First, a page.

As controversy continues to swirl over rookie Conservative MP and leadership hopeful Derek Sloan’s recent attack on Hong Kong-born chief public health officer Theresa Tam — and specifically, his Youtube musings over whether she “works for Canada or China,” which he now insists was a rhetorical question — Ricochet contributor Justin Kong points out that his “comments don’t exist in a vacuum.”
In fact, he writes, “they are part of a larger current of thought that seeks to reshape and reduce the COVID-19 narrative to the culpability of China, Chinese people and those who look Asian” — one that, he suggests, feeds into an overarching bid by “the ruling classes … to shift the blame for current crises from neoliberalism, corruption and state failure to a ‘state enemy.’”
There are, he notes, “many matters for which China, like other states, should be criticized … but it would be a mistake to blame China for the damage that COVID-19 has caused across the world” — and while he agrees that “now, and in the future, we should work towards a full accounting of how events transpired,” such a review “must not be undermined by insinuations that China ‘allowed’ this to happen or that COVID-19 is mainly China’s fault.”
Not only do such “narratives … form the strategic thrust of the Republican Party,” Kong argues, but “Sloan’s remarks” may be “but a test balloon” for Canadian conservatives as well.
“The earlier we can see how public opinion is being manufactured to suit the interests of the ruling elites at the cost of the majority of people, the better off we will all be,” he concludes.
Elsewhere on the site, Alex Nguyen highlights a new push by grassroots settlement organizations across Canada to make sure that the new federal emergency benefits aren’t “lost in translation” by rolling out guides aimed at helping those who ‘face difficulties accessing them due to language barriers.”
In one instance, he notes, volunteers for a “Vancouver-based youth-led” group that serves the local Vietnamese diaspora “recalled putting in a two-week marathon to prepare for the April 6 launch of the CERB application,” while “B.C.-based settlement organization MOSAIC’s Health Navigator initiative uses international medical graduates — who have the knowledge but lack a Canadian licence to practise — to guide newcomers through medical information over the phone.”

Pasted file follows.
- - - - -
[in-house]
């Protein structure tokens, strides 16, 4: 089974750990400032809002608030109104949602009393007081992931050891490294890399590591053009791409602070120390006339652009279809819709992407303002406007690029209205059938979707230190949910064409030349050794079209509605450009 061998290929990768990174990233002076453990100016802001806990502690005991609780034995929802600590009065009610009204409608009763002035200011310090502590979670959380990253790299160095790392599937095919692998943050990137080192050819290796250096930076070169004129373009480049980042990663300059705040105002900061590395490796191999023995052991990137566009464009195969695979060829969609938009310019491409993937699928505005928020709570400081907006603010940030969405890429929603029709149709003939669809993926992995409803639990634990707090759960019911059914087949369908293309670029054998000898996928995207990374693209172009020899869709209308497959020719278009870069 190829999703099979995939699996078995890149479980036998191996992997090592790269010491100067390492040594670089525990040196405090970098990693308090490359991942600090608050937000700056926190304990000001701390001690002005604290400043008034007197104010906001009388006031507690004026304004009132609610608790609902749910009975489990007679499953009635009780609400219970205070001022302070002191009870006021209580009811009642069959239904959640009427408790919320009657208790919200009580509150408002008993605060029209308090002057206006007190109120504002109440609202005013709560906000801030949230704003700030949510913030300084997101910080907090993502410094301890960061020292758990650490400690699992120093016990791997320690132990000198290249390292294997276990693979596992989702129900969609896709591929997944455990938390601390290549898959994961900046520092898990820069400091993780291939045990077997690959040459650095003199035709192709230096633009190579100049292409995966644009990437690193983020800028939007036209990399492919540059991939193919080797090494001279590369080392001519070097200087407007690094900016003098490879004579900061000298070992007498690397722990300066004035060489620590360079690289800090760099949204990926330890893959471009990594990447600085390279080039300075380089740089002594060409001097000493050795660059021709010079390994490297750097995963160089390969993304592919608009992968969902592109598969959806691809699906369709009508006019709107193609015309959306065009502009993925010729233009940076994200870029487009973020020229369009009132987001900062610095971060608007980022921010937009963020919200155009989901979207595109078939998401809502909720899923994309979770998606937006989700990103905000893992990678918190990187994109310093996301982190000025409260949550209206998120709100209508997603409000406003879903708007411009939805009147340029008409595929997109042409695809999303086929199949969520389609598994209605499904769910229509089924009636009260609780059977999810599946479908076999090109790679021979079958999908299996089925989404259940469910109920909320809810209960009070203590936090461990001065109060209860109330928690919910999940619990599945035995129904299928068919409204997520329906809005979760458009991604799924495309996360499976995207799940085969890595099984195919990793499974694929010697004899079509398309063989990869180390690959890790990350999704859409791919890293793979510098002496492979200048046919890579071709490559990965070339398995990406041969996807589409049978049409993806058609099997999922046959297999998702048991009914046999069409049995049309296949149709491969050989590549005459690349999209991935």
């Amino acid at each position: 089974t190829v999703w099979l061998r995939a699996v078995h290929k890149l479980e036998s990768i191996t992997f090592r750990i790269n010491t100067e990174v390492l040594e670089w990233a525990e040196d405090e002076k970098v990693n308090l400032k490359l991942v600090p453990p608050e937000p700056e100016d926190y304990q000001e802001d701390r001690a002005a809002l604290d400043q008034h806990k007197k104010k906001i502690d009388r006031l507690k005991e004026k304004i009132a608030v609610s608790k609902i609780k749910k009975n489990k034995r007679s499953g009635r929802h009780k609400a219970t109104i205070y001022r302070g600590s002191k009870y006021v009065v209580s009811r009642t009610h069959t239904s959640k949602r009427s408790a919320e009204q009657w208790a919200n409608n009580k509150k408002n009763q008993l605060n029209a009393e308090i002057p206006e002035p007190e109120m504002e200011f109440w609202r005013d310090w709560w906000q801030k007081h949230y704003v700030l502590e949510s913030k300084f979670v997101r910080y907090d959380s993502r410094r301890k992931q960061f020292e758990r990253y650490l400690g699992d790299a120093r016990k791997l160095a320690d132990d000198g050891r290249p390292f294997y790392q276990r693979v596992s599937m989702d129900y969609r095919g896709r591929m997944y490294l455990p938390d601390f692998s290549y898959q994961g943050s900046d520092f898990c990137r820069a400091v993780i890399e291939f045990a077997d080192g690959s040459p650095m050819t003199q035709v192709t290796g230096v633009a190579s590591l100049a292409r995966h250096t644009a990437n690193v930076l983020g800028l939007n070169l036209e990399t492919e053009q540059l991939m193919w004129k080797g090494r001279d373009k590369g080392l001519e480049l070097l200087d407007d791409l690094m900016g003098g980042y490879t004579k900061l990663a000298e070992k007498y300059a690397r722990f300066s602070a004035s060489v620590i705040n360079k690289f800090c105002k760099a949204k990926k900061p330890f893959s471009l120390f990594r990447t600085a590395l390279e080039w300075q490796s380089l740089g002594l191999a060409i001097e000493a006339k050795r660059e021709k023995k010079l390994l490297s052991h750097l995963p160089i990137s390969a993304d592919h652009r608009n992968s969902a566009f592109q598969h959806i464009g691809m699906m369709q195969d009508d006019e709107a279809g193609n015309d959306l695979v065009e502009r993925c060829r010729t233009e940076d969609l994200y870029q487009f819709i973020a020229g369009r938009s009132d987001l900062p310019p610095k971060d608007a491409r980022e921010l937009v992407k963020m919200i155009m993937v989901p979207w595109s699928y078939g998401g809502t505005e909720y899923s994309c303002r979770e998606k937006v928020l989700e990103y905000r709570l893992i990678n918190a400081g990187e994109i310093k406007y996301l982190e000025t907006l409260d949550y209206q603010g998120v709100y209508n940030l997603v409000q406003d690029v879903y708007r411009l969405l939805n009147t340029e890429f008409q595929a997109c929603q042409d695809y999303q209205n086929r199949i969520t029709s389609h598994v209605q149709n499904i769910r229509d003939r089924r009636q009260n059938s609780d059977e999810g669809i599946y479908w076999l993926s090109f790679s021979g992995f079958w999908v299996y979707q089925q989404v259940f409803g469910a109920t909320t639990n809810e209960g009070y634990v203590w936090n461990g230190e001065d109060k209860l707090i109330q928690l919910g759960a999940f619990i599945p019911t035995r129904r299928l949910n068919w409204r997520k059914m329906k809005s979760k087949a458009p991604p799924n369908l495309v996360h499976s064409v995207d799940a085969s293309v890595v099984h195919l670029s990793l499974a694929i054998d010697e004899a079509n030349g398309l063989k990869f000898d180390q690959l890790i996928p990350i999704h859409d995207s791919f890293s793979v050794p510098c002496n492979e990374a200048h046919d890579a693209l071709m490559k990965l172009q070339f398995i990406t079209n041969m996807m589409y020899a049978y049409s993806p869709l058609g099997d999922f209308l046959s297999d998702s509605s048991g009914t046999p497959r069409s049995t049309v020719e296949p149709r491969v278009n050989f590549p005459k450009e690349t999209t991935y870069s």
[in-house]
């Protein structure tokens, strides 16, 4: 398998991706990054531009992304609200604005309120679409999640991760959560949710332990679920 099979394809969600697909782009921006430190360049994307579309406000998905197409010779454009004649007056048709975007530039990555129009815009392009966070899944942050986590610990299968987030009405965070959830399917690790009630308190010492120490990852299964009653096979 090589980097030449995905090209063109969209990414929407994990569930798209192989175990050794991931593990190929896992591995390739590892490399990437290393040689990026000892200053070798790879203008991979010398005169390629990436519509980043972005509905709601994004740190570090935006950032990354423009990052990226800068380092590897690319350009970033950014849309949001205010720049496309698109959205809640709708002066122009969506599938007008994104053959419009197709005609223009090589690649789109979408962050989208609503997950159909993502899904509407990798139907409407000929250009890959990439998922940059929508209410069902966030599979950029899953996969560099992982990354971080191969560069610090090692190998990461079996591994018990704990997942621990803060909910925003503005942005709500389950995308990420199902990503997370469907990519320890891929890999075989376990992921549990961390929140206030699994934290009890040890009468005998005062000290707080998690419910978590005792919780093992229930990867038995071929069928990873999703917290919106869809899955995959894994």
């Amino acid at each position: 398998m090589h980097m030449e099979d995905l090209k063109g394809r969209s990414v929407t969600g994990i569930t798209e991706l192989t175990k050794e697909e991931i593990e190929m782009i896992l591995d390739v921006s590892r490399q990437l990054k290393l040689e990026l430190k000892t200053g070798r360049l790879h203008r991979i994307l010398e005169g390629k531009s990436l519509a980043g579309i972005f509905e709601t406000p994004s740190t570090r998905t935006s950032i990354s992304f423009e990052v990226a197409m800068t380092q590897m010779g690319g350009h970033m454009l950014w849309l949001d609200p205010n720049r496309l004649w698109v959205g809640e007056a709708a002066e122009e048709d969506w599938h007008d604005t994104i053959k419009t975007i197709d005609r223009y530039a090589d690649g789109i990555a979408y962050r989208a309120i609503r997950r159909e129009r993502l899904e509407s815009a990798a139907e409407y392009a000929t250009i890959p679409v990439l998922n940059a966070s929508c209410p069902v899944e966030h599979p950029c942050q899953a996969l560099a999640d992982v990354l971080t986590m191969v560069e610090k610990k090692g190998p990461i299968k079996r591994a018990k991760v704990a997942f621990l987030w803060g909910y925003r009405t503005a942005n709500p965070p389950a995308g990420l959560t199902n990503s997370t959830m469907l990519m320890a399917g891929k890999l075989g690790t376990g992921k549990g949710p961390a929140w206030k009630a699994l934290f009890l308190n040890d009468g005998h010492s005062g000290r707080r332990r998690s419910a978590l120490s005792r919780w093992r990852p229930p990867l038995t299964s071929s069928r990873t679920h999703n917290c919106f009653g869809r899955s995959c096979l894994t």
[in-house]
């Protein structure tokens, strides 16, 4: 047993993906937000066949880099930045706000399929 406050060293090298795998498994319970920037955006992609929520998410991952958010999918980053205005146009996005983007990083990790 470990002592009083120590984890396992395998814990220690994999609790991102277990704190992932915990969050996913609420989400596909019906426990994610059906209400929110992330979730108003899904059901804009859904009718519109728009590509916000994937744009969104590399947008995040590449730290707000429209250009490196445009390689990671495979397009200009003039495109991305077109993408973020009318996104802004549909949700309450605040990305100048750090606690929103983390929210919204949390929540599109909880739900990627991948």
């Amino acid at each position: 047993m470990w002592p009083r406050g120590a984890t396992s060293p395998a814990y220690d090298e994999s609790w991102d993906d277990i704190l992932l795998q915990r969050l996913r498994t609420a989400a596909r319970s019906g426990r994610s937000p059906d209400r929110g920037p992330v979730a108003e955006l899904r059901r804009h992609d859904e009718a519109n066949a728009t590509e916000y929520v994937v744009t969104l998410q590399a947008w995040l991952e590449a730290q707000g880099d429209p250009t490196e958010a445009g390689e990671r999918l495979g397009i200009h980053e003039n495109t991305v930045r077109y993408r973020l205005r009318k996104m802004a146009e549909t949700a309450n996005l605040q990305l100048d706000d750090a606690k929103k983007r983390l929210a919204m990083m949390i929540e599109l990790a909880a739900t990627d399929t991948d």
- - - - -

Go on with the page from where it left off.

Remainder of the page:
Those involved in the projects, he writes, “view their translation efforts as a step in community-building,” which can be critical during this pandemic-imposed period of separation.
Meanwhile, Ricochet contributor Ethan Cox declares Postmedia writer John Ivison “the worst person on the internet” for a recent column warning that “Trudeau’s lavish handouts risk turning workers into welfare slackers,” which, he notes, was published on the National Day of Mourning for workers killed on the job.
“People’s lives mean nothing, public health advice means nothing,” Cox offers as a summary of Ivison’s logic.
“The only thing that matters is leaving workers so desperate they’ll accept unsafe working conditions and shit wages, grateful for the largesse.”
The column also triggered a rebuttal from Passage’s Taylor Scollon, who suggests that the current public health crisis “is a difficult period for the welfare-haters,” as it “has highlighted not only the necessity of a robust welfare state to care for the most vulnerable and disadvantaged, but also its critical role in protecting all of us.”